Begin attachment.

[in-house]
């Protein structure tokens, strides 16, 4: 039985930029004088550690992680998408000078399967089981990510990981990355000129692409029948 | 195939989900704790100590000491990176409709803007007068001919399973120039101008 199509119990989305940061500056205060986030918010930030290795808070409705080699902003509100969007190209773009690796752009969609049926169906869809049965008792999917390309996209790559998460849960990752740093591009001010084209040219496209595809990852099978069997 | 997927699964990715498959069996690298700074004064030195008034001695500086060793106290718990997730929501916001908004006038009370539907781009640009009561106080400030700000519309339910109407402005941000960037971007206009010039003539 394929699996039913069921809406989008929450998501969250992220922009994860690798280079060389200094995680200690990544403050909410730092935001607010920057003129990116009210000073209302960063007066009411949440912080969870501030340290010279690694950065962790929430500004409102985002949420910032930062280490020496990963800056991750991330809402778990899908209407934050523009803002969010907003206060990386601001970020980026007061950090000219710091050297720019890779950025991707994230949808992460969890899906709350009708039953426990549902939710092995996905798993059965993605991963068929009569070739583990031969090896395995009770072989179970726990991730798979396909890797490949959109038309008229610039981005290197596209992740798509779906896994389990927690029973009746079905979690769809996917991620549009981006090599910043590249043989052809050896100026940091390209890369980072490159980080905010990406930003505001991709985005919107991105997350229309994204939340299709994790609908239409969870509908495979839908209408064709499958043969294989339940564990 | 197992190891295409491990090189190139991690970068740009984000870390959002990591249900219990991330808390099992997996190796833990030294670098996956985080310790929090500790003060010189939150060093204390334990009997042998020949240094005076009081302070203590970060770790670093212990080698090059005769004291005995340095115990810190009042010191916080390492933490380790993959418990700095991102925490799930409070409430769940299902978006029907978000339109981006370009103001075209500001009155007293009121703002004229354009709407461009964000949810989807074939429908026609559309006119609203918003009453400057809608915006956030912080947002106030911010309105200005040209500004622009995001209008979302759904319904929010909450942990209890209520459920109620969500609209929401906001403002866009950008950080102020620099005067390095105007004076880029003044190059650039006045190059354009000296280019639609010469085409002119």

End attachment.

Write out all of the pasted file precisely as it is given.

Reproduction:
[in-house]
């Protein structure tokens, strides 16, 4: 039985930029004088550690992680998408000078399967089981990510990981990355000129692409029948 | 195939989900704790100590000491990176409709803007007068001919399973120039101008 199509119990989305940061500056205060986030918010930030290795808070409705080699902003509100969007190209773009690796752009969609049926169906869809049965008792999917390309996209790559998460849960990752740093591009001010084209040219496209595809990852099978069997 | 997927699964990715498959069996690298700074004064030195008034001695500086060793106290718990997730929501916001908004006038009370539907781009640009009561106080400030700000519309339910109407402005941000960037971007206009010039003539 394929699996039913069921809406989008929450998501969250992220922009994860690798280079060389200094995680200690990544403050909410730092935001607010920057003129990116009210000073209302960063007066009411949440912080969870501030340290010279690694950065962790929430500004409102985002949420910032930062280490020496990963800056991750991330809402778990899908209407934050523009803002969010907003206060990386601001970020980026007061950090000219710091050297720019890779950025991707994230949808992460969890899906709350009708039953426990549902939710092995996905798993059965993605991963068929009569070739583990031969090896395995009770072989179970726990991730798979396909890797490949959109038309008229610039981005290197596209992740798509779906896994389990927690029973009746079905979690769809996917991620549009981006090599910043590249043989052809050896100026940091390209890369980072490159980080905010990406930003505001991709985005919107991105997350229309994204939340299709994790609908239409969870509908495979839908209408064709499958043969294989339940564990 | 197992190891295409491990090189190139991690970068740009984000870390959002990591249900219990991330808390099992997996190796833990030294670098996956985080310790929090500790003060010189939150060093204390334990009997042998020949240094005076009081302070203590970060770790670093212990080698090059005769004291005995340095115990810190009042010191916080390492933490380790993959418990700095991102925490799930409070409430769940299902978006029907978000339109981006370009103001075209500001009155007293009121703002004229354009709407461009964000949810989807074939429908026609559309006119609203918003009453400057809608915006956030912080947002106030911010309105200005040209500004622009995001209008979302759904319904929010909450942990209890209520459920109620969500609209929401906001403002866009950008950080102020620099005067390095105007004076880029003044190059650039006045190059354009000296280019639609010469085409002119």